ISLAMABAD: Rape cases in Pakistan are increasing yet the victims face discrimination stemming from stereotypes and a hostile social system, which badly needs to change if the tide of violence against women is to turn.
In 2016 the country was ranked 10th in the world with respect to incidence of rape but this year Pakistan stands at 6th position in a fact sheet compiled by the Pakistani Nari Tehreek (PNT), which has more than 100 women’s organisations as its members.
The fact sheet – a copy of which is available with The Express Tribune – contains data from different national and international reports. It also contains yearly data from the Human Rights Commission of Pakistan’s (HRCP) annual reports.
According to the HRCP, the incidents of rape are doubling every year since 2014. It said that 370 rape incidents were reported from across the country in 2014, which rose to 772 in 2015 and to 1,582 in 2016.
Talking to The Express Tribune, the PNT members expressed alarm over the increase in the number of rape cases in Pakistan. They believed that beside the HRCP annual report, there were many unreported rape cases in the country due to the stigma attached to it.
Rape is a serious issue and in Pakistan the trend is changing from rape to gang rapes now, senior PNT member Maliha Husain told The Express Tribune. “It is high time the whole society should take action to address this issue which is hurting women physically, mentally and socially.”
The PNT members spoke, as ‘16 Days of Activism against Gender Violence’ — an international campaign — kicked off last week. They said that rape cases in Pakistan were not about sex but about power and that most victims were poor and illiterate.
They said that majority of the cases were reported from rural Punjab. They claimed if the notion that only 10% such cases are reported is given any credence, the HRCP data could mean that in every 20 minutes a woman is raped in Pakistan.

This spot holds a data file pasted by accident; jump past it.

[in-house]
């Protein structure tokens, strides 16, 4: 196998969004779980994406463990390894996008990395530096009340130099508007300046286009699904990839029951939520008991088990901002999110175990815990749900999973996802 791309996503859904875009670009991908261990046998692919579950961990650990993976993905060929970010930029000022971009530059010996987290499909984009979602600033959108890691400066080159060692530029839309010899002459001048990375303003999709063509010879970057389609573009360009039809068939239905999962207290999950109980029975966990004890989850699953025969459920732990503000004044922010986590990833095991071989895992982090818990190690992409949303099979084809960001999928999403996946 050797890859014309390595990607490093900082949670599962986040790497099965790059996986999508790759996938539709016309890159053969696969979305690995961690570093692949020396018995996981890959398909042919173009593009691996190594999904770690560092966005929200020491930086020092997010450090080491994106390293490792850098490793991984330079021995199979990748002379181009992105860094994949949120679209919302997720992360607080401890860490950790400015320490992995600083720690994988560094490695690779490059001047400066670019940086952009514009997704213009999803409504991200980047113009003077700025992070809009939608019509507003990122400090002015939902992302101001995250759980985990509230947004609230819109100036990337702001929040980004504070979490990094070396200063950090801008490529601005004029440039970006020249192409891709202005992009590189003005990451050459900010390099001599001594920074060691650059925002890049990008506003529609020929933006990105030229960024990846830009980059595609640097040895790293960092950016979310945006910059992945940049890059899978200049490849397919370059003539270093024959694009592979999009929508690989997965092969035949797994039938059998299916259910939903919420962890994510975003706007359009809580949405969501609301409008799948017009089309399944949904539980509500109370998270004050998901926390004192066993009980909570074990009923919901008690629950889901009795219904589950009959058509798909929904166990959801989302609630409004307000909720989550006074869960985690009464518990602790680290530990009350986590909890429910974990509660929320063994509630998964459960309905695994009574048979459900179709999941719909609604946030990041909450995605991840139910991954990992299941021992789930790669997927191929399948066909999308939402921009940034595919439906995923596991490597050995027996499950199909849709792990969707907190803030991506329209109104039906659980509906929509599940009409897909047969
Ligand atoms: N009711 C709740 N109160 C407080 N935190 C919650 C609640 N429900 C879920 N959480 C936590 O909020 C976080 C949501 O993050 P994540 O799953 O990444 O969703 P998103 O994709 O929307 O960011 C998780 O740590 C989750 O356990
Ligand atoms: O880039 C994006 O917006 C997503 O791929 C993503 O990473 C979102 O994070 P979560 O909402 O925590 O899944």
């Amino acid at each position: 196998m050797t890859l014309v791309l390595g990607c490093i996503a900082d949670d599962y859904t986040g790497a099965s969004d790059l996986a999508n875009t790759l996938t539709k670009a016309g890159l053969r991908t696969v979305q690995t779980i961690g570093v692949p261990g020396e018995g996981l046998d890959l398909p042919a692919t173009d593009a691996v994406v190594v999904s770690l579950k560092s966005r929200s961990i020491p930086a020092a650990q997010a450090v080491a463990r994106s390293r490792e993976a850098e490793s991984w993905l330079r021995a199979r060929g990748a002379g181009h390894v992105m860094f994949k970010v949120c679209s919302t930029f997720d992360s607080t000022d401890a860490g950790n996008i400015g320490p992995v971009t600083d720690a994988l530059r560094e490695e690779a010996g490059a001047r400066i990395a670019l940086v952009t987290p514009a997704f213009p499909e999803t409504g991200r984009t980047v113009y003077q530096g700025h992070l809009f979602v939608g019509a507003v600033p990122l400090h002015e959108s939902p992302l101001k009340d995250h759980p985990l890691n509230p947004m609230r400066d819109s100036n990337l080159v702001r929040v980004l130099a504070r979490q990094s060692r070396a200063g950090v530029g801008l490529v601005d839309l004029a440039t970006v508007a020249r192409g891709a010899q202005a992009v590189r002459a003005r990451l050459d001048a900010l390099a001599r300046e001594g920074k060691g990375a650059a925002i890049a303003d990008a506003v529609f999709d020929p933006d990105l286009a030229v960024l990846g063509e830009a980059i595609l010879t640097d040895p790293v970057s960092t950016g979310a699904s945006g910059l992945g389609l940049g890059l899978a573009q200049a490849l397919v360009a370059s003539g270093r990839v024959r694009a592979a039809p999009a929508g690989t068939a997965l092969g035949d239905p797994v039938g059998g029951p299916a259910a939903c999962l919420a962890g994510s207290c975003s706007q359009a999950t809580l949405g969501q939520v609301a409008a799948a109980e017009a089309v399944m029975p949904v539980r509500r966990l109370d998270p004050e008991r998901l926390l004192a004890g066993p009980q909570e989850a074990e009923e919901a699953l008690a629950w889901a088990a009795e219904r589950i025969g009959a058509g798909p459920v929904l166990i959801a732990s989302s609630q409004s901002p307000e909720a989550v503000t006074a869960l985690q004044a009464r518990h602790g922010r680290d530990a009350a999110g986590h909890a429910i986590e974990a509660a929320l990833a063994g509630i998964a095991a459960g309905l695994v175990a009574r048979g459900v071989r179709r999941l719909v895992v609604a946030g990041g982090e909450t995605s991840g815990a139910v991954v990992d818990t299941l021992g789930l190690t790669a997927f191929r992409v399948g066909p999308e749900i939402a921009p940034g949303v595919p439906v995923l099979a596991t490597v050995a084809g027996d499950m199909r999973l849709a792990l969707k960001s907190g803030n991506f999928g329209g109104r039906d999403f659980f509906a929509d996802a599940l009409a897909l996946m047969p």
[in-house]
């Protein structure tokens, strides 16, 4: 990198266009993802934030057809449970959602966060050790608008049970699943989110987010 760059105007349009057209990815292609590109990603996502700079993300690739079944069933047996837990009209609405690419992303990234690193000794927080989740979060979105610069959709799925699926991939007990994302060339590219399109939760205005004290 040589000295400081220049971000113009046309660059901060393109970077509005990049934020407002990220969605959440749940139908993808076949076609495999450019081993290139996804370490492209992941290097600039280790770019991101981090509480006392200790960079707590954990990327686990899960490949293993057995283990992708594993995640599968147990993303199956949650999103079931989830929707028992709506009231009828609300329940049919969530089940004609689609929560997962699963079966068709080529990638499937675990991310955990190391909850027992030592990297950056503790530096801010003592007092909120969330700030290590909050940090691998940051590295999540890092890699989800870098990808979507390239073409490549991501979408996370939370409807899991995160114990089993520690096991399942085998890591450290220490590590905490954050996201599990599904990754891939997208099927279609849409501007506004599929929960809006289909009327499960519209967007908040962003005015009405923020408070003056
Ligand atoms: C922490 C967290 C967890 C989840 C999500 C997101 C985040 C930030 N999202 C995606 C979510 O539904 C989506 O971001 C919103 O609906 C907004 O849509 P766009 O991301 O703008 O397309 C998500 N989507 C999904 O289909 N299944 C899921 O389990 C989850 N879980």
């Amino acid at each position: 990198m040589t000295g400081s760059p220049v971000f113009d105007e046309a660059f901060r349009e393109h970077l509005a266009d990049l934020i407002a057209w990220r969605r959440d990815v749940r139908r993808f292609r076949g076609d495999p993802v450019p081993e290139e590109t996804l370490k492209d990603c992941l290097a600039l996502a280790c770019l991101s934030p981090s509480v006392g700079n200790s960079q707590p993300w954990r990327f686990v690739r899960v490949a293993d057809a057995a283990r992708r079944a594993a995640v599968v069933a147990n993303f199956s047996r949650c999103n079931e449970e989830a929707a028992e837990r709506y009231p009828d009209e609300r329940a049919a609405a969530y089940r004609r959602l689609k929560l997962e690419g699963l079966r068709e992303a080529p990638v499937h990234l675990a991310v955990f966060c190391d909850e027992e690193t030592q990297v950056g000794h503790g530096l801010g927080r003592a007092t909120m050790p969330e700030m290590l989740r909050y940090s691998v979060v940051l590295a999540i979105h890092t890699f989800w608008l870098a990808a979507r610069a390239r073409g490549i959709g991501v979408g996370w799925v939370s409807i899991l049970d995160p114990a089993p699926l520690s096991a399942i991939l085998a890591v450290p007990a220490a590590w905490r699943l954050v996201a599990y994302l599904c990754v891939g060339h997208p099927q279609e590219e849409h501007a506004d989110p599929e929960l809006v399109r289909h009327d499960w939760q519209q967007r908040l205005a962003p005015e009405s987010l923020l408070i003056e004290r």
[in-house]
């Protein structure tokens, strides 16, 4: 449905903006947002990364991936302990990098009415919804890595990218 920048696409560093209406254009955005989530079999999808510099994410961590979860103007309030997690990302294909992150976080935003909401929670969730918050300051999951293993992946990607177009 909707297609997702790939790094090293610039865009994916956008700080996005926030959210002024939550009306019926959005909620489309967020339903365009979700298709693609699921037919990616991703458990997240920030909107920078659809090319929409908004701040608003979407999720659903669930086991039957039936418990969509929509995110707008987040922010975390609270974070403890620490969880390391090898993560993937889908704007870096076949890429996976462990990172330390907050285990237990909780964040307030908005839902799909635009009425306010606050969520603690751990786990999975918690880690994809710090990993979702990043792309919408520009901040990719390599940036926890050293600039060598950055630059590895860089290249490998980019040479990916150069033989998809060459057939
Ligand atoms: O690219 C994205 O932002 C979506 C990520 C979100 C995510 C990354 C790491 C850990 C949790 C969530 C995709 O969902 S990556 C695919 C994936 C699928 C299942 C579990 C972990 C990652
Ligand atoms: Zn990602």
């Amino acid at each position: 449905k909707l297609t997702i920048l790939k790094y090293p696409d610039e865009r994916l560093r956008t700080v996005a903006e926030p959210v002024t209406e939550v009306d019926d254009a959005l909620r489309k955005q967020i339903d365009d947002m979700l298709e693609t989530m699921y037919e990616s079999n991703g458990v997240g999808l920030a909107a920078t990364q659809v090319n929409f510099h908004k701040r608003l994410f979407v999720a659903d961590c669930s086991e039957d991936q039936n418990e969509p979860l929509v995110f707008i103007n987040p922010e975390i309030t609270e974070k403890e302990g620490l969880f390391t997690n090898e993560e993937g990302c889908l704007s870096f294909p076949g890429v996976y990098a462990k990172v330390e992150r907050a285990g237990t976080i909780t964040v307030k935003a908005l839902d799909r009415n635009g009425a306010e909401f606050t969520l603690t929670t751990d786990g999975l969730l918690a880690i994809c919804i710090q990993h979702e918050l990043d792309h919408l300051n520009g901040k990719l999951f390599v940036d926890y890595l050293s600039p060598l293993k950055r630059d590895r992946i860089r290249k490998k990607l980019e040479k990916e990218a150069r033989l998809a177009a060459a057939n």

Husain has a few suggestions to address this issue. First, she emphasises on changing the narrative and doing away with the stereotypes. “A rape victim should not lose her honour, but the rapist should be shamed for his act,” she said.
“We need to stop using terms like ‘Ismat rezi’ or Izzat lut jana’ [robbed of honour] for rape because it puts burden on the victim or survivor when it is not her fault,” she added. “It should be the rapist who loses his ‘Izzat’ [honour] for committing this crime.”
Hussian recommended using new Urdu term for rape — ‘Zabarjinsi’ [forced sex]. “Secondly, we as a society, we need to shift our focus from the victim to the rapist, and start holding rapist accountable and ensure he is convicted at least in the cases that are reported,” she added.
Another senior PNT member, who is a gynaecologist by profession, said a surge in gang rape cases has been noted this year. While sharing her experience of handling case of gang rape victims, she said that they were brought in terrible condition.
“I am short of words to explain how physically and psychologically destroyed they are at the hands of the people, who brutally gang-raped them and ignored that they were also human being,” the doctor said.
A few months ago, she said, she came across a 20-year-old girl, who was raped thrice but her case remained unreported because she belonged to a poor family, who thought it would be better for them to remain silent to avoid a harsh attitude from society.
She recommended establishing a proper and secure system where rape victims could get proper psychological counselling and the rapist should face the music and hatred of this society.
Anbreen Ajaib, another PNT member, said that rape cases in Pakistan are not being highlighted because of the stigma attached to it. “It is unfortunate that no stigma is attached to a rapist,” she said, adding: “In our country people know a rape survivor but not her rapist.”
Men joining anti-rape campaign
The PNT members see it a positive sign that a large number of men across the country have stood up to raise their voice against rape. There are many men belonging to different walks of life who have joined anti-rape campaign and making all-out efforts to create awareness in society.